Integrating Medication Therapy Management Education into a Core Pharmacy Curriculum

By Poole, Traci M.; Kodali, Leela et al. | American Journal of Pharmaceutical Education, May 2016 | Go to article overview

Integrating Medication Therapy Management Education into a Core Pharmacy Curriculum


Poole, Traci M., Kodali, Leela, Pace, Adam C., American Journal of Pharmaceutical Education


INTRODUCTION

In June 2013, the IMS Institute for Healthcare Informatics reported that the United States health care system incurs approximately $200 billion in costs related to the inappropriate use of medications. (1) Numerous studies show the positive impact pharmacists have on clinical, economic, and humanistic outcomes related to medications, and many of these medication-related problems can be mitigated through pharmacist provision of medication therapy management (MTM) services. (2,3) Since the passage of the Medicare Prescription Drug Improvement and Modernization Act of 2003 and the Patient Protection and Affordable Care Act of 2010, the demand for MTM providers has risen as more patients become eligible to participate in MTM programs. (4,5) With legislative efforts to enable pharmacists to practice at the top of the profession's license through provider status and collaborative practice, pharmacy education train clinicians who are capable of performing the role of a pharmacist within future models of care upon graduation. (6)

Evidenced by the Accreditation Council for Pharmacy Education (ACPE) Accreditation Standards and American Association of Colleges of Pharmacy (AACP)--Center for Pharmaceutical Education (CAPE) Educational Outcomes, the two bodies align in their expectations that pharmacy graduates should be equipped with the skills necessary to assess, manage, and monitor medication regimens. (7,8) Findings from a 2011 joint report by the American Pharmacists Association (APhA) and AACP indicated that the expansion of MTM services would demand student pharmacist involvement to adequately supply the number of qualified persons to perform such services. (9) This suggests that student pharmacists must not only be exposed to MTM, but be capable of supporting pharmacists in the delivery of advanced services as more MTM-eligible patients enter into the health care system. Another 2011 report by APhA and AACP noted that only 18 schools and colleges of pharmacy submitted the methods by which they included formal MTM-specific training into their curricula, indicating there potentially was a lag in integrating this piece of education into core pharmacy curricula. (10) To date, the literature describing curricular implementation of MTM skills mostly surrounds elective and experiential courses. (11-16) In fact, the literature lacks a description of a core course designed to emphasize MTM core elements as skill content across settings in which a pharmacist may perform MTM services. Based on accreditation requirements, it may be assumed that the concepts and skills necessary to adequately perform MTM are spread throughout the entirely of pharmacy curricula. While verifying this assumption may be impractical or difficult, designing an intentional core course addresses the needs of MTM education directly.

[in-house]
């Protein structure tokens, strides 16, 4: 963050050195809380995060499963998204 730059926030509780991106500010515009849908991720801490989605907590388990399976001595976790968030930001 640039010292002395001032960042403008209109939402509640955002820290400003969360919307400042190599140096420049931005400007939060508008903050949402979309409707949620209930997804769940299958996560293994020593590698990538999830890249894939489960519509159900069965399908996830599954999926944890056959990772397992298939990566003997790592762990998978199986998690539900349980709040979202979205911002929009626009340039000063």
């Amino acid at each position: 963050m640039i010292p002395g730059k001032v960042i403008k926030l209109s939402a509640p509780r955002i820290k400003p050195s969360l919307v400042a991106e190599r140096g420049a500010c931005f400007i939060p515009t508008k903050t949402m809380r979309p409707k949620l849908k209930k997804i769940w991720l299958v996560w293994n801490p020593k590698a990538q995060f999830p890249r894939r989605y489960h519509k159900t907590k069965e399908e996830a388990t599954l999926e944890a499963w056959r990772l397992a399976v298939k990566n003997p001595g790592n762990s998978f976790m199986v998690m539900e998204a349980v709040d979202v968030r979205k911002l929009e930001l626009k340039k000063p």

Through an educational approach known as deep learning, we developed a core course to not only implement MTM education into the core curriculum, but also create student pharmacists capable of assisting with the potential professional gap. Deep learning is defined as the critically examining new facts and ideas, then incorporating them into existing cognitive structures and making numerous links between ideas. (17) The concept of deep learning is associated with a genuine understanding of information that promotes long-term retention of the learned material and the ability to retrieve and apply it. (18-20) Instructors facilitate an environment of deep learning by utilizing innovative methods to deliver essential core content to students that allows them to learn and apply new information.

Deep learning is established and measured in this course predominantly by what the literature defines as authentic assessments. Mueller defined an authentic assessment as one for which "students are asked to perform real-world tasks that demonstrate meaningful application of essential knowledge and skills. …

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